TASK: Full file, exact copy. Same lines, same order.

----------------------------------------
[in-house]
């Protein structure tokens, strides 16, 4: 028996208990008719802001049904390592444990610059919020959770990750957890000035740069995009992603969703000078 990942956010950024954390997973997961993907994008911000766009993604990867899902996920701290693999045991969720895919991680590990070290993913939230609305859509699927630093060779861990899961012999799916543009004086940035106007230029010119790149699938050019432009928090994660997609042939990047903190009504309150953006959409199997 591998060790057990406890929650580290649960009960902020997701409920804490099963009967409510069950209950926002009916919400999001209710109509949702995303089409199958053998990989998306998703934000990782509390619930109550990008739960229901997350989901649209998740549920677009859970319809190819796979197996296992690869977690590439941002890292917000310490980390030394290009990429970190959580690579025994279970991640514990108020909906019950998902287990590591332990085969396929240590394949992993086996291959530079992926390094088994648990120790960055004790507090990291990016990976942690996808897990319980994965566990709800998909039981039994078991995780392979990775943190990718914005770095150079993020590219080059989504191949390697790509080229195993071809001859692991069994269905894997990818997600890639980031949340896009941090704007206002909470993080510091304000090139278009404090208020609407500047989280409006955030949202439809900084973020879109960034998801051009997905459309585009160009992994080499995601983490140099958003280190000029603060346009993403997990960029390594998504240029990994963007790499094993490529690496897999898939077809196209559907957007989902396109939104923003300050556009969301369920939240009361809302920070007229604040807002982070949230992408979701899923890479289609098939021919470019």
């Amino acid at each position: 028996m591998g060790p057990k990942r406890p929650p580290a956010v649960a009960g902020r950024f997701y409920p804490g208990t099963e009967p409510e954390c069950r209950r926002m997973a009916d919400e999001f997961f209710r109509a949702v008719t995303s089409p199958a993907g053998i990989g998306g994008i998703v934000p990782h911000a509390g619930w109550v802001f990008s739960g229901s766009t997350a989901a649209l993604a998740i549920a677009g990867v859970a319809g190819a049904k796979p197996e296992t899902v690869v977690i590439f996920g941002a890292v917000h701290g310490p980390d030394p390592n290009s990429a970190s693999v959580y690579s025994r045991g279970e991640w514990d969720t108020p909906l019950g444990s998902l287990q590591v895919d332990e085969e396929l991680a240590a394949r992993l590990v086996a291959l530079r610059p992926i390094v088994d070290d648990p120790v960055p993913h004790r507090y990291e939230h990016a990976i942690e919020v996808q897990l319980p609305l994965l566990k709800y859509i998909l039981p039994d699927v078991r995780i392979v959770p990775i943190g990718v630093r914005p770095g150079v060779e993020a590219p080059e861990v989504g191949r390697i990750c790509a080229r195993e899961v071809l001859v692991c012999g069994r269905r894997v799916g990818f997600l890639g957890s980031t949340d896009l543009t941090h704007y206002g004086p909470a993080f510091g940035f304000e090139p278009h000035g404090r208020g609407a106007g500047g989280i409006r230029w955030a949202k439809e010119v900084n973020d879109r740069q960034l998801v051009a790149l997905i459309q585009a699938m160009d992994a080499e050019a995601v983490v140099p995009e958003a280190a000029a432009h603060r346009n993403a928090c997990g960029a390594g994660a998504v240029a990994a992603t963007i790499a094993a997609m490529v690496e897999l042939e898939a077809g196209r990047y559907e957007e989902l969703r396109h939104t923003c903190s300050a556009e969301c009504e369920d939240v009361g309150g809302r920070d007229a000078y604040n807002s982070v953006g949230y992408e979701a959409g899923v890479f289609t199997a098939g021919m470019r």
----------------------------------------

[in-house]
């Protein structure tokens, strides 16, 4: 028996208990008719802001049904390592444990610059919020959770990750957890000035740069995009992603969703000078 990942956010950024954390997973997961993907994008911000766009993604990867899902996920701290693999045991969720895919991680590990070290993913939230609305859509699927630093060779861990899961012999799916543009004086940035106007230029010119790149699938050019432009928090994660997609042939990047903190009504309150953006959409199997 591998060790057990406890929650580290649960009960902020997701409920804490099963009967409510069950209950926002009916919400999001209710109509949702995303089409199958053998990989998306998703934000990782509390619930109550990008739960229901997350989901649209998740549920677009859970319809190819796979197996296992690869977690590439941002890292917000310490980390030394290009990429970190959580690579025994279970991640514990108020909906019950998902287990590591332990085969396929240590394949992993086996291959530079992926390094088994648990120790960055004790507090990291990016990976942690996808897990319980994965566990709800998909039981039994078991995780392979990775943190990718914005770095150079993020590219080059989504191949390697790509080229195993071809001859692991069994269905894997990818997600890639980031949340896009941090704007206002909470993080510091304000090139278009404090208020609407500047989280409006955030949202439809900084973020879109960034998801051009997905459309585009160009992994080499995601983490140099958003280190000029603060346009993403997990960029390594998504240029990994963007790499094993490529690496897999898939077809196209559907957007989902396109939104923003300050556009969301369920939240009361809302920070007229604040807002982070949230992408979701899923890479289609098939021919470019």
């Amino acid at each position: 028996m591998g060790p057990k990942r406890p929650p580290a956010v649960a009960g902020r950024f997701y409920p804490g208990t099963e009967p409510e954390c069950r209950r926002m997973a009916d919400e999001f997961f209710r109509a949702v008719t995303s089409p199958a993907g053998i990989g998306g994008i998703v934000p990782h911000a509390g619930w109550v802001f990008s739960g229901s766009t997350a989901a649209l993604a998740i549920a677009g990867v859970a319809g190819a049904k796979p197996e296992t899902v690869v977690i590439f996920g941002a890292v917000h701290g310490p980390d030394p390592n290009s990429a970190s693999v959580y690579s025994r045991g279970e991640w514990d969720t108020p909906l019950g444990s998902l287990q590591v895919d332990e085969e396929l991680a240590a394949r992993l590990v086996a291959l530079r610059p992926i390094v088994d070290d648990p120790v960055p993913h004790r507090y990291e939230h990016a990976i942690e919020v996808q897990l319980p609305l994965l566990k709800y859509i998909l039981p039994d699927v078991r995780i392979v959770p990775i943190g990718v630093r914005p770095g150079v060779e993020a590219p080059e861990v989504g191949r390697i990750c790509a080229r195993e899961v071809l001859v692991c012999g069994r269905r894997v799916g990818f997600l890639g957890s980031t949340d896009l543009t941090h704007y206002g004086p909470a993080f510091g940035f304000e090139p278009h000035g404090r208020g609407a106007g500047g989280i409006r230029w955030a949202k439809e010119v900084n973020d879109r740069q960034l998801v051009a790149l997905i459309q585009a699938m160009d992994a080499e050019a995601v983490v140099p995009e958003a280190a000029a432009h603060r346009n993403a928090c997990g960029a390594g994660a998504v240029a990994a992603t963007i790499a094993a997609m490529v690496e897999l042939e898939a077809g196209r990047y559907e957007e989902l969703r396109h939104t923003c903190s300050a556009e969301c009504e369920d939240v009361g309150g809302r920070d007229a000078y604040n807002s982070v953006g949230y992408e979701a959409g899923v890479f289609t199997a098939g021919m470019r």